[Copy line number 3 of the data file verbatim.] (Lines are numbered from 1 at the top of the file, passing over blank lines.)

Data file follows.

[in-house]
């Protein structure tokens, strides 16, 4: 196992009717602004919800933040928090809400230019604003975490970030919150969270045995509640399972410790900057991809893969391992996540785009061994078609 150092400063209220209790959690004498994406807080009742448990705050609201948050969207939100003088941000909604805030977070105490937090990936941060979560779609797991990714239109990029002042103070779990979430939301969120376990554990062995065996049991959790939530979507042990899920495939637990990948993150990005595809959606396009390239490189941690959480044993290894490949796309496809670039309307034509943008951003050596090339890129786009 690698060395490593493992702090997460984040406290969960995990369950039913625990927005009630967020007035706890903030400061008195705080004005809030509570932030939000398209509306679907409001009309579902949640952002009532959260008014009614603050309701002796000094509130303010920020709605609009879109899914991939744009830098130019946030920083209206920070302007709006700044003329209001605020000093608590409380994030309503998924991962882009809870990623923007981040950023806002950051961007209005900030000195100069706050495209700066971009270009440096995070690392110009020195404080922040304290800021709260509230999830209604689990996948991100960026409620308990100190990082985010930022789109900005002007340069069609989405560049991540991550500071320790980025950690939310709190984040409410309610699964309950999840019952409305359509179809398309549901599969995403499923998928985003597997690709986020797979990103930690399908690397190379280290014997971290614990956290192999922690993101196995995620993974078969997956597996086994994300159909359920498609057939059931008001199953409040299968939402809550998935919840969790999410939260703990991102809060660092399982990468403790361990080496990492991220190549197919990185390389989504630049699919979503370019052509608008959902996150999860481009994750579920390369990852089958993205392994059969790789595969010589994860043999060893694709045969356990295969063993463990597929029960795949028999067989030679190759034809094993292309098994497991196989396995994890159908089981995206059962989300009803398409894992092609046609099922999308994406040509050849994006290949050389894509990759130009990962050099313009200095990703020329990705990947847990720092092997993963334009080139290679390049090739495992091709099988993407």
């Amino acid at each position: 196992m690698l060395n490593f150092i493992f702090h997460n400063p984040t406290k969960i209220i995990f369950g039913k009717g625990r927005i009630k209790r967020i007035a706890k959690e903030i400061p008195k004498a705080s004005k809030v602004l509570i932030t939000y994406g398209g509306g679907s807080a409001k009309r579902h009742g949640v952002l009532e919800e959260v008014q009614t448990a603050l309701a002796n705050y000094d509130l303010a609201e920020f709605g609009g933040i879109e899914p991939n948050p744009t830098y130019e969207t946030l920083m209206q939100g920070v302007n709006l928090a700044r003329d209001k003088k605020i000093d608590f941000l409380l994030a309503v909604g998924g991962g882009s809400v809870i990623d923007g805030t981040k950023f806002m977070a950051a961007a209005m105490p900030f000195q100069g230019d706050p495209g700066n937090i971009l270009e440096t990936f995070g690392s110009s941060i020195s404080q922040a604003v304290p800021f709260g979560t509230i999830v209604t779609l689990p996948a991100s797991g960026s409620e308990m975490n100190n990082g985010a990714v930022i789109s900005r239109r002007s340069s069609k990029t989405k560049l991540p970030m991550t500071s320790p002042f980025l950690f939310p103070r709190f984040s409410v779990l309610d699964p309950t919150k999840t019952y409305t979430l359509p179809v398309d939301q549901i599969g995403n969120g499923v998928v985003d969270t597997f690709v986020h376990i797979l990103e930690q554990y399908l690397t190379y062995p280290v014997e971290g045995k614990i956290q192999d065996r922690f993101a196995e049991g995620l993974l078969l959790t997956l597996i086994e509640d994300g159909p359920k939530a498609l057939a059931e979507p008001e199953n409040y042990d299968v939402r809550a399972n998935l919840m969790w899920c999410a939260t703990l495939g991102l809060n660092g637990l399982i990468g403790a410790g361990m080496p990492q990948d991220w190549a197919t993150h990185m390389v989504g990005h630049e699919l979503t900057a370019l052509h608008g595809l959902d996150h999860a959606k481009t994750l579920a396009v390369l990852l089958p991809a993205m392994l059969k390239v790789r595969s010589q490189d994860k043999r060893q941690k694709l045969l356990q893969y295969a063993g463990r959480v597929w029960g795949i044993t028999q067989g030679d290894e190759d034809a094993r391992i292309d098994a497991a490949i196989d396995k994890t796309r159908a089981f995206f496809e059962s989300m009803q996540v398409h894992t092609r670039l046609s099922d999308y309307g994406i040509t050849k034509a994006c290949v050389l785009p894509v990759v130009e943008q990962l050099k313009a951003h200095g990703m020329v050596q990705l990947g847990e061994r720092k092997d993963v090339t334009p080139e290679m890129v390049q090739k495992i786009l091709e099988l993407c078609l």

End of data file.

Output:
């Amino acid at each position: 196992m690698l060395n490593f150092i493992f702090h997460n400063p984040t406290k969960i209220i995990f369950g039913k009717g625990r927005i009630k209790r967020i007035a706890k959690e903030i400061p008195k004498a705080s004005k809030v602004l509570i932030t939000y994406g398209g509306g679907s807080a409001k009309r579902h009742g949640v952002l009532e919800e959260v008014q009614t448990a603050l309701a002796n705050y000094d509130l303010a609201e920020f709605g609009g933040i879109e899914p991939n948050p744009t830098y130019e969207t946030l920083m209206q939100g920070v302007n709006l928090a700044r003329d209001k003088k605020i000093d608590f941000l409380l994030a309503v909604g998924g991962g882009s809400v809870i990623d923007g805030t981040k950023f806002m977070a950051a961007a209005m105490p900030f000195q100069g230019d706050p495209g700066n937090i971009l270009e440096t990936f995070g690392s110009s941060i020195s404080q922040a604003v304290p800021f709260g979560t509230i999830v209604t779609l689990p996948a991100s797991g960026s409620e308990m975490n100190n990082g985010a990714v930022i789109s900005r239109r002007s340069s069609k990029t989405k560049l991540p970030m991550t500071s320790p002042f980025l950690f939310p103070r709190f984040s409410v779990l309610d699964p309950t919150k999840t019952y409305t979430l359509p179809v398309d939301q549901i599969g995403n969120g499923v998928v985003d969270t597997f690709v986020h376990i797979l990103e930690q554990y399908l690397t190379y062995p280290v014997e971290g045995k614990i956290q192999d065996r922690f993101a196995e049991g995620l993974l078969l959790t997956l597996i086994e509640d994300g159909p359920k939530a498609l057939a059931e979507p008001e199953n409040y042990d299968v939402r809550a399972n998935l919840m969790w899920c999410a939260t703990l495939g991102l809060n660092g637990l399982i990468g403790a410790g361990m080496p990492q990948d991220w190549a197919t993150h990185m390389v989504g990005h630049e699919l979503t900057a370019l052509h608008g595809l959902d996150h999860a959606k481009t994750l579920a396009v390369l990852l089958p991809a993205m392994l059969k390239v790789r595969s010589q490189d994860k043999r060893q941690k694709l045969l356990q893969y295969a063993g463990r959480v597929w029960g795949i044993t028999q067989g030679d290894e190759d034809a094993r391992i292309d098994a497991a490949i196989d396995k994890t796309r159908a089981f995206f496809e059962s989300m009803q996540v398409h894992t092609r670039l046609s099922d999308y309307g994406i040509t050849k034509a994006c290949v050389l785009p894509v990759v130009e943008q990962l050099k313009a951003h200095g990703m020329v050596q990705l990947g847990e061994r720092k092997d993963v090339t334009p080139e290679m890129v390049q090739k495992i786009l091709e099988l993407c078609l």